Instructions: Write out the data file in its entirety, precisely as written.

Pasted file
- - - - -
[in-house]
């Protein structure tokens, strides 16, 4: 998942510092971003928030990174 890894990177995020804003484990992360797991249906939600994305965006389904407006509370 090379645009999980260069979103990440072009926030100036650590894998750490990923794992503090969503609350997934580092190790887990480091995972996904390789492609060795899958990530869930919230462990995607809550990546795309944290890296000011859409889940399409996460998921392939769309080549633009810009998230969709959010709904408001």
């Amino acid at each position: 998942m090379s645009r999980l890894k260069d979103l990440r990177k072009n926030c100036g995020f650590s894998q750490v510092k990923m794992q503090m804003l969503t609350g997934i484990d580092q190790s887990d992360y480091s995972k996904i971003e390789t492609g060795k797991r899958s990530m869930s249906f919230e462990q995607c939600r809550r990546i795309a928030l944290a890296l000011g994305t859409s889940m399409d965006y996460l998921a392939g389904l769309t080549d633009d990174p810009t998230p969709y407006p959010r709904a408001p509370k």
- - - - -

[in-house]
């Protein structure tokens, strides 16, 4: 998942510092971003928030990174 890894990177995020804003484990992360797991249906939600994305965006389904407006509370 090379645009999980260069979103990440072009926030100036650590894998750490990923794992503090969503609350997934580092190790887990480091995972996904390789492609060795899958990530869930919230462990995607809550990546795309944290890296000011859409889940399409996460998921392939769309080549633009810009998230969709959010709904408001």
């Amino acid at each position: 998942m090379s645009r999980l890894k260069d979103l990440r990177k072009n926030c100036g995020f650590s894998q750490v510092k990923m794992q503090m804003l969503t609350g997934i484990d580092q190790s887990d992360y480091s995972k996904i971003e390789t492609g060795k797991r899958s990530m869930s249906f919230e462990q995607c939600r809550r990546i795309a928030l944290a890296l000011g994305t859409s889940m399409d965006y996460l998921a392939g389904l769309t080549d633009d990174p810009t998230p969709y407006p959010r709904a408001p509370k």